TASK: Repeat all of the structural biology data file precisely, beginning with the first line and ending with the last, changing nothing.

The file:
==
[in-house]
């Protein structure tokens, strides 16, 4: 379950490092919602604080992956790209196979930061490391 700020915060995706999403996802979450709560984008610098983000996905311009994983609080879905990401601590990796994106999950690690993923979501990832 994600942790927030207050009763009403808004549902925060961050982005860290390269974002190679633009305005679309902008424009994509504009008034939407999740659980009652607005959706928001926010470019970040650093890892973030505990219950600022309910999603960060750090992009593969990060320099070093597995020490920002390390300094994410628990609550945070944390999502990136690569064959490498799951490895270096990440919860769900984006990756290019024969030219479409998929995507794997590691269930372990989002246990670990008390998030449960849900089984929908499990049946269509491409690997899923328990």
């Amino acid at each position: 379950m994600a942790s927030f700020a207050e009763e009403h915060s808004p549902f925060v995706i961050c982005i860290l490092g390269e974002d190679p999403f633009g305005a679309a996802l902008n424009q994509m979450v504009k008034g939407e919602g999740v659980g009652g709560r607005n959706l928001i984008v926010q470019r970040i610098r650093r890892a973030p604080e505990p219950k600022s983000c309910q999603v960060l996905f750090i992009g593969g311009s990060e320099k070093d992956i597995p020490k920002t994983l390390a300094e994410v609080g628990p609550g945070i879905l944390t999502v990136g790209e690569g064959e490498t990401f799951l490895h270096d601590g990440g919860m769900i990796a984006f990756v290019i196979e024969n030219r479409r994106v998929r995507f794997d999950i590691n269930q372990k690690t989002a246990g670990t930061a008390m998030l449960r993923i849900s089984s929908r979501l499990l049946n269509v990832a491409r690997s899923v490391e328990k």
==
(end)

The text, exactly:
[in-house]
């Protein structure tokens, strides 16, 4: 379950490092919602604080992956790209196979930061490391 700020915060995706999403996802979450709560984008610098983000996905311009994983609080879905990401601590990796994106999950690690993923979501990832 994600942790927030207050009763009403808004549902925060961050982005860290390269974002190679633009305005679309902008424009994509504009008034939407999740659980009652607005959706928001926010470019970040650093890892973030505990219950600022309910999603960060750090992009593969990060320099070093597995020490920002390390300094994410628990609550945070944390999502990136690569064959490498799951490895270096990440919860769900984006990756290019024969030219479409998929995507794997590691269930372990989002246990670990008390998030449960849900089984929908499990049946269509491409690997899923328990």
């Amino acid at each position: 379950m994600a942790s927030f700020a207050e009763e009403h915060s808004p549902f925060v995706i961050c982005i860290l490092g390269e974002d190679p999403f633009g305005a679309a996802l902008n424009q994509m979450v504009k008034g939407e919602g999740v659980g009652g709560r607005n959706l928001i984008v926010q470019r970040i610098r650093r890892a973030p604080e505990p219950k600022s983000c309910q999603v960060l996905f750090i992009g593969g311009s990060e320099k070093d992956i597995p020490k920002t994983l390390a300094e994410v609080g628990p609550g945070i879905l944390t999502v990136g790209e690569g064959e490498t990401f799951l490895h270096d601590g990440g919860m769900i990796a984006f990756v290019i196979e024969n030219r479409r994106v998929r995507f794997d999950i590691n269930q372990k690690t989002a246990g670990t930061a008390m998030l449960r993923i849900s089984s929908r979501l499990l049946n269509v990832a491409r690997s899923v490391e328990k």